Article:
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LED Bar Graph Using Arduino

In this project, you’ll combine what you’ve learned in the previous led projects to create a led bar graph that you can control with a potentiometer.

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LED Bar Graph Using Arduino

Parts Required

  • Arduino board
  • Breadboard
  • Jumper wires
  • 9 LEDs
  • 50k-ohm potentiometer
  • 9 220-ohm resistors

How It Works

A bar graph is a series of LEDs in a line, similar to what you might see on an audio display. It’s made up of a row of LEDs with an analog input, like a potentiometer or microphone. In this project, you use the analog signal from the potentiometer to control which LEDs are lit. When you turn the potentiometer one way, the LEDs light up one at a time in sequence, as shown in Figure 1-1(a), until they are all on, shown in Figure 1-1(b). When you turn it the other way, they turn off in sequence, as shown in Figure 1-1(c).

The LEDs light up and turn off in sequence as you turn the potentiometer.

FIGURE 1-1: The LEDs light up and turn off in sequence as you turn the potentiometer.

THE BUILD

1. Insert the LEDs into the breadboard with their shorter, negative legs in the GND rail. Connect this rail to Arduino GND using a jumper wire.

2. Insert a 220-ohm resistor for each LED into the breadboard, with one resistor leg connected to the positive LED leg. Connect the other legs of the resistors to digital pins 2–10 in sequence, as shown in Figure 1-2. It’s important that the resistors bridge the break in the breadboard as shown.

LEDS ARDUINO
Positive legs Pins 2–10 via a 220-ohm resistor
Negative legs GND

Circuit diagram for the bar graph

Figure 1-2: Circuit diagram for the bar graph

3. Place the potentiometer in the breadboard and connect the center pin to Arduino A0. Connect the right outer pin to +5V and the left potentiometer pin to GND.

POTENTIOMETER ARDUINO
Left pin GND
Center pin A0
Right pin +5V

4. Upload the code in “The Sketch” below.

The Sketch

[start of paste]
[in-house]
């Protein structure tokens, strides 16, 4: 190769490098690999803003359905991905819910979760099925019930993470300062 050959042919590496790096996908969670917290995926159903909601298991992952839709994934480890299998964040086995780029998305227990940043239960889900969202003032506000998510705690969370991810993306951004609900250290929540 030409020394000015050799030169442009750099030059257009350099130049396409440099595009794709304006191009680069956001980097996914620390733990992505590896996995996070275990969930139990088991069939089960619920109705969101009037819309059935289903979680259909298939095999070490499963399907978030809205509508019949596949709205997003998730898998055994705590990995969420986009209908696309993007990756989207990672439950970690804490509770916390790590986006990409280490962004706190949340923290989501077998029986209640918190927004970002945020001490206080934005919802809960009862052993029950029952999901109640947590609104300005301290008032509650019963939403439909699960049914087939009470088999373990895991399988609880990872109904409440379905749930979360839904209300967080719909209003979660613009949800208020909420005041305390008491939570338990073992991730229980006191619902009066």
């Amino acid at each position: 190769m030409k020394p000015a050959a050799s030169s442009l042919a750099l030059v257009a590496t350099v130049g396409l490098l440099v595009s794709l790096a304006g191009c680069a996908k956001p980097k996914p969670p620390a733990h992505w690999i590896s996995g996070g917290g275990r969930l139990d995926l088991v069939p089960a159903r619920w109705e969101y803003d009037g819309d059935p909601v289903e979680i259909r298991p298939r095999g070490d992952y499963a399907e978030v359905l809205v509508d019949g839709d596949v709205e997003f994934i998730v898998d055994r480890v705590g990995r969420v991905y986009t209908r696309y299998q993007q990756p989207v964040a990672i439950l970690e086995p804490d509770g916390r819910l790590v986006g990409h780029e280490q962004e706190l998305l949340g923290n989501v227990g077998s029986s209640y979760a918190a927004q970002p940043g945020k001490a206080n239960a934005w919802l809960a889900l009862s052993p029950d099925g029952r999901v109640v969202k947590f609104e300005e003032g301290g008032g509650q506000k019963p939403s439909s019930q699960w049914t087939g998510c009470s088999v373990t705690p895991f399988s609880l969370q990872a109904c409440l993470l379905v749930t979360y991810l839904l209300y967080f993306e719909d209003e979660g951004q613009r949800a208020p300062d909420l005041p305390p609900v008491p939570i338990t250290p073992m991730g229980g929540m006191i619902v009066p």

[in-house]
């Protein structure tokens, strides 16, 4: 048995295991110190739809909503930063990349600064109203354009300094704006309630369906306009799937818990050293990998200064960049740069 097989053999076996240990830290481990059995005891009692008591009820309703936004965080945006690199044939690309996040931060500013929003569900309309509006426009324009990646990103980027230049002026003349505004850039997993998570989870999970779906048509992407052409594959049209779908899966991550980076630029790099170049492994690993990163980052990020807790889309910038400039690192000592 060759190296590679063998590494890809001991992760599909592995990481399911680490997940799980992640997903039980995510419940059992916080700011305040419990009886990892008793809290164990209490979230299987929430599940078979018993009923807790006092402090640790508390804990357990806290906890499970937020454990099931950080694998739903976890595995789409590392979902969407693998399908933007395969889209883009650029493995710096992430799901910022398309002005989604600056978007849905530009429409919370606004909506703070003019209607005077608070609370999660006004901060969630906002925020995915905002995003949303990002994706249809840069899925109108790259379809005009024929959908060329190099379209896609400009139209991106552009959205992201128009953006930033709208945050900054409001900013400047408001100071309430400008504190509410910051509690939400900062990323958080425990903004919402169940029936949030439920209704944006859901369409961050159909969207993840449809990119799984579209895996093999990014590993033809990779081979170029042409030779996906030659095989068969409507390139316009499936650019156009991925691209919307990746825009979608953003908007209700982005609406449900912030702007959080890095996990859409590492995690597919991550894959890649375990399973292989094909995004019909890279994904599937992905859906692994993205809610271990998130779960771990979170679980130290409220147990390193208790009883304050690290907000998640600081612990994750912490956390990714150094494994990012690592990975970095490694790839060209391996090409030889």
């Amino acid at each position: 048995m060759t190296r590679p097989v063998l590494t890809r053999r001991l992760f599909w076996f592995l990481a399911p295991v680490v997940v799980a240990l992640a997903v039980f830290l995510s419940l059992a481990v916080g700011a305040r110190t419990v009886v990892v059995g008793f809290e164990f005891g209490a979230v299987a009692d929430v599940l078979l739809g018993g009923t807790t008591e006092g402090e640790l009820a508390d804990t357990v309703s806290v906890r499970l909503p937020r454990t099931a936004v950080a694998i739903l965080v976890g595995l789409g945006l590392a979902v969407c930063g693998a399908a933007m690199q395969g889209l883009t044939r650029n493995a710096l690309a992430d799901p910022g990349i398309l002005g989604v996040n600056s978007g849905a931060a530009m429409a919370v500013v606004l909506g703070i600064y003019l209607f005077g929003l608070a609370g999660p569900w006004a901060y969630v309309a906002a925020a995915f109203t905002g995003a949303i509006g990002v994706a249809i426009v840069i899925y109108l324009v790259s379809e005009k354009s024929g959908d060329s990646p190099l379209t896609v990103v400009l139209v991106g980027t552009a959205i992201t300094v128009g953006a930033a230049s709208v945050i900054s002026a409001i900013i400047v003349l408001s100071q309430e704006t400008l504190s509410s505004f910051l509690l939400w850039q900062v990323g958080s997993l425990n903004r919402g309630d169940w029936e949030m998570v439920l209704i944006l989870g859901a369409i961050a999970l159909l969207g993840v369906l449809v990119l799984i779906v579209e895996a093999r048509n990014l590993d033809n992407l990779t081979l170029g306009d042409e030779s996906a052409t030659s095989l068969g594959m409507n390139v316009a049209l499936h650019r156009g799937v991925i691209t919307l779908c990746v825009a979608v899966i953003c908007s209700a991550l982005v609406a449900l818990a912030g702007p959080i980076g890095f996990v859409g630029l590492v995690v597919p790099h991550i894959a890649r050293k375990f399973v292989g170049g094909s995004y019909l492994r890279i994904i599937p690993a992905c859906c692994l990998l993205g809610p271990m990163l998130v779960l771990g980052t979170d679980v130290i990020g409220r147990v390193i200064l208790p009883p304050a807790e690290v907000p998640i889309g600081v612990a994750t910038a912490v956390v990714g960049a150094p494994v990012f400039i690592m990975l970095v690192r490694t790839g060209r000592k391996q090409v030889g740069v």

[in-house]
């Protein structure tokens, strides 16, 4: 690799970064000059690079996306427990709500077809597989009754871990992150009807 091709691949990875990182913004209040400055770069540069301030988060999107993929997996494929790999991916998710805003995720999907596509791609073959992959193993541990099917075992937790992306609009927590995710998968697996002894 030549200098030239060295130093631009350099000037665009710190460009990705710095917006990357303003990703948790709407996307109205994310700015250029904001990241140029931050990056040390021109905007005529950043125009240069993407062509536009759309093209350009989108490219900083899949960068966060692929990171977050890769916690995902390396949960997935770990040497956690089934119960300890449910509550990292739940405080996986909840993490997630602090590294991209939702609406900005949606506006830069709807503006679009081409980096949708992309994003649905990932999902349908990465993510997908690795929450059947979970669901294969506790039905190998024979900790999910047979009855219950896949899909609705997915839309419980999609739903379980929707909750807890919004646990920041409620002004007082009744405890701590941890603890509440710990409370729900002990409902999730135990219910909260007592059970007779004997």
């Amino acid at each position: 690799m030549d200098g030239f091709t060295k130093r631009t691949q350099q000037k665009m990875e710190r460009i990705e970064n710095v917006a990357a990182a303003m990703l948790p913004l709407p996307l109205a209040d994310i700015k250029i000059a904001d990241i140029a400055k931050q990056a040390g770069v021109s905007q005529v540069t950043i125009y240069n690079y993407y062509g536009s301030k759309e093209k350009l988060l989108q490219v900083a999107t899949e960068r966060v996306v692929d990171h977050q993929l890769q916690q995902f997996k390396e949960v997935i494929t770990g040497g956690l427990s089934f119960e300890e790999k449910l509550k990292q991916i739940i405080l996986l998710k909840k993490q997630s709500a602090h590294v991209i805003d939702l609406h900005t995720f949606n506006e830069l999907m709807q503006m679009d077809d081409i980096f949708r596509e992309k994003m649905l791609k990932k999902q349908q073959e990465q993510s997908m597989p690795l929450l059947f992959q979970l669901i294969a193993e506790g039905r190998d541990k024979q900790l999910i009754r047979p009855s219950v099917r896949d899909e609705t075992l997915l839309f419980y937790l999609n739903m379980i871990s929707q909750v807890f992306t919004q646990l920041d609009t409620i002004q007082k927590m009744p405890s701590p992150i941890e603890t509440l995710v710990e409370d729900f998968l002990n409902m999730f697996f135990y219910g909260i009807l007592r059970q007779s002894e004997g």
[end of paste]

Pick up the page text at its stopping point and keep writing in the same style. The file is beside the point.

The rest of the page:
The sketch first reads the input from the potentiometer. It maps the input value to the output range, in this case, nine LEDs. Then it sets up a for loop over the outputs. If the output number of the LED in the series is lower than the mapped input range, the LED turns on; if not, it turns off. See? Simple! If you turn the potentiometer to the right, the LEDs light up in sequence. Turn it to the left, and they turn off in sequence.

/* By EA. This example code is in the public domain.
   http://www.arduino.cc/en/Tutorial/BarGraph */

const int analogPin = A0; // Pin connected to the potentiometer
const int ledCount = 9;   // Number of LEDs
int ledPins[] = {2,3,4,5,6,7,8,9,10}; // Pins connected to the LEDs

void setup() {
  for (int thisLed = 0; thisLed < ledCount; thisLed++) {
    pinMode(ledPins[thisLed], OUTPUT); // Set the LED pins as output
  }
}

// Start a loop
void loop() {
  int sensorReading = analogRead(analogPin); // Analog input
  int ledLevel = map(sensorReading, 0, 1023, 0, ledCount);
  for (int thisLed = 0; thisLed < ledCount; thisLed++) {
    if (thisLed < ledLevel) { // Turn on LEDs in sequence
      digitalWrite(ledPins[thisLed], HIGH);
    }
    else { // Turn off LEDs in sequence
      digitalWrite(ledPins[thisLed], LOW);
    }
  }
}

About Ahmed Faizan

Mr. Ahmed Faizan Sheikh, M.Sc. (USA), Research Fellow (USA), a member of IEEE & CIGRE, is a Fulbright Alumnus and earned his Master’s Degree in Electrical and Power Engineering from Kansas State University, USA.